One of my guest speakers pointed out the other day that we average 23 minutes a day searching for something to watch. That adds up to seven years of our lives. Gulp. To make it easier on you, assuming you’re reading this cause you love documentaries, here are some films well worth your time:
In the last few years I’ve guest lectured for the Grierson Trust’s DocLab, where participants as part of the mentoring programme develop doc ideas. One of the best ideas last year was from Ryan Gregory, who went on to win a new Sheffield Doc/Fest pitch. The film is now up on BBC Three. Below is a short version, with the full film available on the IPlayer:
Lots of good docs on All 4 and Netflix as well, but those will have to wait for another post.
If you live in London and want to dip more into great docs, please sign up for the course I will be teaching at the Crouch End Picturehouse. We’ll be talking about British docs for six Wednesday evenings from mid June.
It’s a sign of the times that two of the winning docs from this year’s Grierson Awards, which I attended on Monday night, came from the heart of the migrant crisis. As it shows no sign of abating, filmmakers and broadcasters alike are struggling with how to tell the narratives emerging from the crisis in fresh ways. In the BBC’s Goodbye Aleppo which won Best Current Affairs Documentary, four citizen journalists film themselves under siege as the East Aleppo in December 2016. Against some stiff competition, the Best Documentary Series went to Keo Films’Exodus: Our Journey to Europe, which tells a range of astonishing stories, tracking refugees from the shores of Turkey, through harrowing sea crossings, to their unstable lives in Europe. Coupling refugees’ own escape footage with interviews, it makes for very powerful frontline testimony. To get a taste of it, check out this BBC extract from Exodus, which tells Hassan’s story:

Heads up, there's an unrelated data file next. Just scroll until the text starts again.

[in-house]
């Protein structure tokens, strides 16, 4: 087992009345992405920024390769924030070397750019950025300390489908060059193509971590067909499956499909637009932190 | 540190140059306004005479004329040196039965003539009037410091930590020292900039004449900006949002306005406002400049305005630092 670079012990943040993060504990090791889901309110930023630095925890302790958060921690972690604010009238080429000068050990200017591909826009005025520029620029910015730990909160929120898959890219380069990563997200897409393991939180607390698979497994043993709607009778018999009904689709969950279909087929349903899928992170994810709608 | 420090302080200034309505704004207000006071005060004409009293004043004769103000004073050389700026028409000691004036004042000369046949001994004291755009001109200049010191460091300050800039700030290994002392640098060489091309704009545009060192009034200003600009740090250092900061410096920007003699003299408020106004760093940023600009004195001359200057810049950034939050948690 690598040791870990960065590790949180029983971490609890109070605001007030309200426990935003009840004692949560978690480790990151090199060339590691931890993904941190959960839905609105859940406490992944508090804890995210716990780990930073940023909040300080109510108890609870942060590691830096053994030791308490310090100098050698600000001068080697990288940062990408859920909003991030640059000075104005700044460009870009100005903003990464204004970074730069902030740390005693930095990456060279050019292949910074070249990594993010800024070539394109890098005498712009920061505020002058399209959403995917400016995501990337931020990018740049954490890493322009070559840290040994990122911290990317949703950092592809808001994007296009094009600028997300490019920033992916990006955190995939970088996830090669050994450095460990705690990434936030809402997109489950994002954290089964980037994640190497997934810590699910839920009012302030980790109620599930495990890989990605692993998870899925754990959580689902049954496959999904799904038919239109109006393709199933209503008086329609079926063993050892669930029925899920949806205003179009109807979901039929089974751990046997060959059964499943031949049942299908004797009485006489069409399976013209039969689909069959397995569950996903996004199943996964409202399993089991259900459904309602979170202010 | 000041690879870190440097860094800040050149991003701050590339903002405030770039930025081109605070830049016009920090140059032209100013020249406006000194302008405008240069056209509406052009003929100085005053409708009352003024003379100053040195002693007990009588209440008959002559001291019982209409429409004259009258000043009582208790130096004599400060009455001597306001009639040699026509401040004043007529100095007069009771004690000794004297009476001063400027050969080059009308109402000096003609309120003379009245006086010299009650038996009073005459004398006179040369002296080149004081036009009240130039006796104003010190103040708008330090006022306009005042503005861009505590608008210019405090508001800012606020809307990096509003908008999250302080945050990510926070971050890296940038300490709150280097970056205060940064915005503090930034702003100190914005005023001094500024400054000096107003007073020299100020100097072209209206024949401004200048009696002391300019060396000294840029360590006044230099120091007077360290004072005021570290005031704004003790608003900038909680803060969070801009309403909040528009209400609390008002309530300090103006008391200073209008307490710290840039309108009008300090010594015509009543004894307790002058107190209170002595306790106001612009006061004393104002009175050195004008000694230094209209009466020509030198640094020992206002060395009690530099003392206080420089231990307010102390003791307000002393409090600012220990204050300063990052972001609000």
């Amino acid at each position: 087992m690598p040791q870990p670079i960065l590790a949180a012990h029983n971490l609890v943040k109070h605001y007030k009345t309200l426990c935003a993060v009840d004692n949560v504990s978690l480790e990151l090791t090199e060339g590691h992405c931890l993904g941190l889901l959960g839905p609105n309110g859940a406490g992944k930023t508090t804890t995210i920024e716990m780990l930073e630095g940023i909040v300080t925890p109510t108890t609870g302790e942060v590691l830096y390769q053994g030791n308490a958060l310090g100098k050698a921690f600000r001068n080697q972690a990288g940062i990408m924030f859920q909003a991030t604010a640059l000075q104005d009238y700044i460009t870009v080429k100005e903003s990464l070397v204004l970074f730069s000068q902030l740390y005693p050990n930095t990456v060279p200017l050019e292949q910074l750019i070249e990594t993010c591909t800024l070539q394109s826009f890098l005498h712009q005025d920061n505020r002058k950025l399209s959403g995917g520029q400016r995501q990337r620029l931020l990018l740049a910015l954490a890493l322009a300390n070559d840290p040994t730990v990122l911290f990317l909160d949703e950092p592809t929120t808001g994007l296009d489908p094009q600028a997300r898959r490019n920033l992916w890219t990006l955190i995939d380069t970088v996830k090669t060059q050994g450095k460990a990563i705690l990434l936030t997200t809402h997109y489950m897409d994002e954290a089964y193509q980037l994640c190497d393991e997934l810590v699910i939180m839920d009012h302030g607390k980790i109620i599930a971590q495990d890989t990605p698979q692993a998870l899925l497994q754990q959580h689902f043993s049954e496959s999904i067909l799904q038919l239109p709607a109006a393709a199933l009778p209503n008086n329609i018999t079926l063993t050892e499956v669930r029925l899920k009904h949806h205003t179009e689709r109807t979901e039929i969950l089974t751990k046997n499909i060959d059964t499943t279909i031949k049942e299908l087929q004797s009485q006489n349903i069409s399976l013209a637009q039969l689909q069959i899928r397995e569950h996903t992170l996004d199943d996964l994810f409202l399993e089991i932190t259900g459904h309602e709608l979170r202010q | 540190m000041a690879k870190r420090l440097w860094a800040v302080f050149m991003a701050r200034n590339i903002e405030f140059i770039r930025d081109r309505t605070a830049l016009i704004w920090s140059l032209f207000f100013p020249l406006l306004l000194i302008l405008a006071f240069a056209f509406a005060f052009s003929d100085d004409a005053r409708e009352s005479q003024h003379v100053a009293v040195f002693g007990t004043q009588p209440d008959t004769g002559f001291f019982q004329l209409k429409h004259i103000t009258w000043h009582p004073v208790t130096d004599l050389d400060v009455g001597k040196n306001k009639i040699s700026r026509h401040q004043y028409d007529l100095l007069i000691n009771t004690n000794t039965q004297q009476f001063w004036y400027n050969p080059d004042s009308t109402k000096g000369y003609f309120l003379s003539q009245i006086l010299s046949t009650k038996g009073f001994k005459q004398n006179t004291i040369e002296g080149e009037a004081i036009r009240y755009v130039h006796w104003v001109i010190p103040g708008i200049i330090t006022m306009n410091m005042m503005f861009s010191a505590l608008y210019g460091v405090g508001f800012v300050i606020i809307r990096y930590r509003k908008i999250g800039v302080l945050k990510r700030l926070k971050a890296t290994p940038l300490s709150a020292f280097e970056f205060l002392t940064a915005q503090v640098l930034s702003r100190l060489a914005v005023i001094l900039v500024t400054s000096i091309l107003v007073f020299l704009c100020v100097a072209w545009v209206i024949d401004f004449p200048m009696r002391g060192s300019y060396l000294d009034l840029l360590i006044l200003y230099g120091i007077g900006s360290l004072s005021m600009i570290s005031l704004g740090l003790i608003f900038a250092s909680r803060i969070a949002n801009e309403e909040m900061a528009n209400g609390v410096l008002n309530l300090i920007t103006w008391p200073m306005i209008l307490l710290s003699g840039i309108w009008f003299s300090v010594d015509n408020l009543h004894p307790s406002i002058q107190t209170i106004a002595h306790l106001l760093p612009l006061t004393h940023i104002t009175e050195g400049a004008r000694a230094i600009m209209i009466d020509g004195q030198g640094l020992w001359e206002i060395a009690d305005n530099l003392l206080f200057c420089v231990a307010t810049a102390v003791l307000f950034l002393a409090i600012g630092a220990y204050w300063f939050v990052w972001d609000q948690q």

Another notable award on the night was the Best Constructed Documentary, which went to Love Productions’ Muslims Like Us, for Channel 4. The two part series placed ten Muslim men and women in a house together for ten days, including a convicted extremist. The program not surprisingly generated a lot of debate about what Islam means to modern Muslims.
Although it’s a strange category to win – Best Entertaining Documentary – I was delighted to see the Channel 4 series 999: What’s Your Emergency? win a Grierson. Made by Blast! Films, it’s always a superb watch, taking viewers into the heart of the emergency response system, and tracking calls from origin through treatment, often via some compelling ambulance cab footage.
999: What’s Your Emergency? is one of a plethora of top quality public services series on British TV this year. They cumulatively demonstrate both the utter professionalism and quality of the National Health System and emergency services while at the same time showing how ever dwindling resources and escalating demand have left both at breaking point. Other outstanding series include Label One’s BBC series Hospital, which in its second series found itself at the epicentre of a response to a terrorism attack. Check out this astonishing clip:
And this one, as two of the victims – French school friends – reunite in hospital:
Some months ago I was taking notes on a student film about the impact of a high speed motorway on a community in the British countryside. A woman appeared briefly in it, telling how her husband had killed himself, leaving her raising seven children, most of whom were on the autistic spectrum. I made a note that she clearly needed a documentary all of her own. Fast forward to the closing night of the BFI London Film Festival last month, and the winner of the Grierson Award for Best Documentary goes to Kingdom of Us – taking us deep into the lives of this very same family. Shot over three years by director Lucy Cohen, the feature film focuses not so much on the children’s autism but on the ongoing impact of the suicide of their father some years ago. It’s a very moving gem of a story, with luminous filming, abundant family archive and creative editing – no wonder it was snapped up during production by Netflix, where it can now be found.